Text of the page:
Eastern Oregon: Elkhorn Scenic Byway
Length: 106 miles / 169.6 km
Time to Allow: 5-7 hours
Fees: A few museums charge fees. So do some campgrounds.
From Bend, take State Highway 372 (Century Drive) east for 4.5 miles to the boundary of the Deschutes National Forest where the Byway begins. The Byway comes to an end as Forest Route 46 meets State Highway 58.
This 106-mile loop takes you through the Elkhorn Mountains, gold-mining ghost-towns, and along elegant lakes and rivers. You can learn a lot of history here, and also hunt, fish, camp, boat, ski, and hike.
Points of Interest
Anthony Lake is much bigger than Grande Ronde Lake, but it's just as serene. Angell Peak staggers above (and on the reflection of) this crystal-clear lake. A breeze always whispers-it's up so high-which makes the easy, lake-circumscribing trail even easier. The campground is open from July to late Sept. Camping does cost a fee. Day-use does not.
Baker City Historic District - Of the 110 buildings in the Historic District, 60 have been restored to their original elegance. Some are now banks, bed and breakfasts, and museums, etc. Restorations are continuing; the tall and white 1927 Baker Hotel, (the site of political conventions,) is being redone at the time of this writing (summer 2000).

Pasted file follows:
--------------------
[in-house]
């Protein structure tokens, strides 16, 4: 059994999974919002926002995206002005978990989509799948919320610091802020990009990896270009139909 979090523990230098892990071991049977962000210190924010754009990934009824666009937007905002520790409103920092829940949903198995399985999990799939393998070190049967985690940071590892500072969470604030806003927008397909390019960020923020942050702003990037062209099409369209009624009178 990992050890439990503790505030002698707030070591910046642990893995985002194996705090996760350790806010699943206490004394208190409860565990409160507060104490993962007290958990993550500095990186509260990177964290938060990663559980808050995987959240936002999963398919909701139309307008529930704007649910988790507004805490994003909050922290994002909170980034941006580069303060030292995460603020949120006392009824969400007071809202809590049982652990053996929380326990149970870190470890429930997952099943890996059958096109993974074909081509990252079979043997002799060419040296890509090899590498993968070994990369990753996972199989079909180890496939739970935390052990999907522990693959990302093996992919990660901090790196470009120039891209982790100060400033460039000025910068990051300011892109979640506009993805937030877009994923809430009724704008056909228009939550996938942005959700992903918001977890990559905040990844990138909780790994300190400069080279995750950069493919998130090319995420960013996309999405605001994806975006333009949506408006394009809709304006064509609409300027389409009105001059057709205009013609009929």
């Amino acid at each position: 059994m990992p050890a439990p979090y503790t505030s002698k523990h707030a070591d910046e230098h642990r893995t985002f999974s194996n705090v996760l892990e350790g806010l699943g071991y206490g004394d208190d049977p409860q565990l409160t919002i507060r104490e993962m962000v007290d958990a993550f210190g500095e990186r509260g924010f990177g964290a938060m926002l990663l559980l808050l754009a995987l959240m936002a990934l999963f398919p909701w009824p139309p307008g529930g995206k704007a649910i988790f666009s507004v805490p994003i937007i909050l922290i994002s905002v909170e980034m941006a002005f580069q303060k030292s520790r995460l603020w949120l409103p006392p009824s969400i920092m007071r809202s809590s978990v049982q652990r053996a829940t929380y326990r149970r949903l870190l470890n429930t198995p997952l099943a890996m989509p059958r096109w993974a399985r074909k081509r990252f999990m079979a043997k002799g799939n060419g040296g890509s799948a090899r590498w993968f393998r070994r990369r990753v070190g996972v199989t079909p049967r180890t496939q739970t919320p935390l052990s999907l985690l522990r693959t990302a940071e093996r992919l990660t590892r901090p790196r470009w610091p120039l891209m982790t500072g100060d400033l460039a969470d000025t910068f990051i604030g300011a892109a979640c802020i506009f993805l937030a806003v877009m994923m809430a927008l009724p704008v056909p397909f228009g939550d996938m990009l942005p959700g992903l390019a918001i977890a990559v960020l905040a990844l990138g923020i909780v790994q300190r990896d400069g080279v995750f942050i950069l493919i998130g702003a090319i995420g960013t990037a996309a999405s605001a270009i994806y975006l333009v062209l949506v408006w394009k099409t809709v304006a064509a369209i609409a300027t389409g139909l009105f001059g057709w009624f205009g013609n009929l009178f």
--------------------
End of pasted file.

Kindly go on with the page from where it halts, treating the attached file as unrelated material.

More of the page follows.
Baker City was known as the 'Queen City of the Mines,' and by 1900, its population was larger than Boise's (at the time.) An excerpt from the Walking Tour Guide: 'Restaurants in fine hotels served superb cuisine…the opera house was frequently filled to capacity…The 1800 block on the east side of Main had five saloons and several brothels. Children and ladies avoided the block, but the Salvation Army band played there nightly, hoping to rescue fallen souls.'
Eastern Oregon Museum - Often called 'Grandma's attic,' this museum boasts over 10,000 items; an outstanding collection of household, farming, mining, and pioneer artifacts. The old Union Pacific depot is on the grounds; it was donated when the railroad discontinued stops at Haines in 1962. There is also a century-old poplar tree from Washington Gulch; a scythe has grown into the tree where a forgetful harvester hung it before the turn of the century. Hours are 9 a.m. to 5 p.m., April 15 to Oct. 15. Groups by appointment (call 541.856.3233) There are no fees, but donations are accepted.